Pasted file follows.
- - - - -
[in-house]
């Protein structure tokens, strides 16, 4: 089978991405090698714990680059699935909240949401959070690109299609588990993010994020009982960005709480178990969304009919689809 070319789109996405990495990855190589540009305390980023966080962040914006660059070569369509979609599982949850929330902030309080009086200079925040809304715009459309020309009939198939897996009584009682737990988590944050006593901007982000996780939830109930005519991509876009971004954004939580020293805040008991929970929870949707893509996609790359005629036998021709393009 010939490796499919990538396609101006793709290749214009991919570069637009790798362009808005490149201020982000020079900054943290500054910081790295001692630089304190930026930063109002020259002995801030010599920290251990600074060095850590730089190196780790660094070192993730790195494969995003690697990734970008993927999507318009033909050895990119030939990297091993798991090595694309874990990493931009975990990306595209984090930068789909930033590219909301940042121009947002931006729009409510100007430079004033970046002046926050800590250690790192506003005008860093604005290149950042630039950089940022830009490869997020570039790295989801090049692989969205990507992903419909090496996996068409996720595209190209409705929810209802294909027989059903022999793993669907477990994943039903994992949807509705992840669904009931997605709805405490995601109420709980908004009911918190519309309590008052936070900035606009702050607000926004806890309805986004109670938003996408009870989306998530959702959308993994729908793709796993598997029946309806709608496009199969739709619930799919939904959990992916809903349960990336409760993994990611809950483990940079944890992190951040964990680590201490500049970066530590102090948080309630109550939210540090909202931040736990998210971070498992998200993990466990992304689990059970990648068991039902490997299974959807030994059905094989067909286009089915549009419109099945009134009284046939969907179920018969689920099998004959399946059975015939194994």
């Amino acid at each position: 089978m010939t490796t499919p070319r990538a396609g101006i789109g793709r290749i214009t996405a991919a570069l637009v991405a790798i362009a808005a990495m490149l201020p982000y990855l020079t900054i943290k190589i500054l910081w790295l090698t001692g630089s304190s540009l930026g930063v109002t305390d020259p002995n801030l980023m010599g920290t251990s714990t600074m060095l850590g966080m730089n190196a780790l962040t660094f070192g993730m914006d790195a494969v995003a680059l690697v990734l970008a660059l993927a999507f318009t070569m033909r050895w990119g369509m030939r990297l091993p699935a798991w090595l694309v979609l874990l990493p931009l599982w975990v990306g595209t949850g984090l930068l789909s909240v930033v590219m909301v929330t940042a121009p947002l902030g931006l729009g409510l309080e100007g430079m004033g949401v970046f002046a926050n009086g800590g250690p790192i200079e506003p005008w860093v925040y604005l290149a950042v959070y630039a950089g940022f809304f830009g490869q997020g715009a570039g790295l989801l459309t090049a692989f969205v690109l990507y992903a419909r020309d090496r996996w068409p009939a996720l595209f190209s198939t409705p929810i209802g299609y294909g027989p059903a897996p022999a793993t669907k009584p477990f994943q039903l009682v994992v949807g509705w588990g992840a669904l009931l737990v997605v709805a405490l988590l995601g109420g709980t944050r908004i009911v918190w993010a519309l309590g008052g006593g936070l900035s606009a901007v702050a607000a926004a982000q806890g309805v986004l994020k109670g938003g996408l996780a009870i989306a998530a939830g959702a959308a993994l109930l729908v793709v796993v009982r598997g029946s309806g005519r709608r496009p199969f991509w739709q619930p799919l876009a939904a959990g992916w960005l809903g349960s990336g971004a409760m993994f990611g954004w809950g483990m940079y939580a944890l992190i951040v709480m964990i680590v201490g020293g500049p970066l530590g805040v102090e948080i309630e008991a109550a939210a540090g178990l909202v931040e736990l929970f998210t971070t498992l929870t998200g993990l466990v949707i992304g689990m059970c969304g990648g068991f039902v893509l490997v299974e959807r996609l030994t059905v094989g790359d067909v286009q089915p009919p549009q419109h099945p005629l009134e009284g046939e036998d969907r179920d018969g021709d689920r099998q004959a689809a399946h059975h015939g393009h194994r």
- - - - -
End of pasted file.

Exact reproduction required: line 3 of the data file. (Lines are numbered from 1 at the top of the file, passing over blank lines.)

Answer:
């Amino acid at each position: 089978m010939t490796t499919p070319r990538a396609g101006i789109g793709r290749i214009t996405a991919a570069l637009v991405a790798i362009a808005a990495m490149l201020p982000y990855l020079t900054i943290k190589i500054l910081w790295l090698t001692g630089s304190s540009l930026g930063v109002t305390d020259p002995n801030l980023m010599g920290t251990s714990t600074m060095l850590g966080m730089n190196a780790l962040t660094f070192g993730m914006d790195a494969v995003a680059l690697v990734l970008a660059l993927a999507f318009t070569m033909r050895w990119g369509m030939r990297l091993p699935a798991w090595l694309v979609l874990l990493p931009l599982w975990v990306g595209t949850g984090l930068l789909s909240v930033v590219m909301v929330t940042a121009p947002l902030g931006l729009g409510l309080e100007g430079m004033g949401v970046f002046a926050n009086g800590g250690p790192i200079e506003p005008w860093v925040y604005l290149a950042v959070y630039a950089g940022f809304f830009g490869q997020g715009a570039g790295l989801l459309t090049a692989f969205v690109l990507y992903a419909r020309d090496r996996w068409p009939a996720l595209f190209s198939t409705p929810i209802g299609y294909g027989p059903a897996p022999a793993t669907k009584p477990f994943q039903l009682v994992v949807g509705w588990g992840a669904l009931l737990v997605v709805a405490l988590l995601g109420g709980t944050r908004i009911v918190w993010a519309l309590g008052g006593g936070l900035s606009a901007v702050a607000a926004a982000q806890g309805v986004l994020k109670g938003g996408l996780a009870i989306a998530a939830g959702a959308a993994l109930l729908v793709v796993v009982r598997g029946s309806g005519r709608r496009p199969f991509w739709q619930p799919l876009a939904a959990g992916w960005l809903g349960s990336g971004a409760m993994f990611g954004w809950g483990m940079y939580a944890l992190i951040v709480m964990i680590v201490g020293g500049p970066l530590g805040v102090e948080i309630e008991a109550a939210a540090g178990l909202v931040e736990l929970f998210t971070t498992l929870t998200g993990l466990v949707i992304g689990m059970c969304g990648g068991f039902v893509l490997v299974e959807r996609l030994t059905v094989g790359d067909v286009q089915p009919p549009q419109h099945p005629l009134e009284g046939e036998d969907r179920d018969g021709d689920r099998q004959a689809a399946h059975h015939g393009h194994r």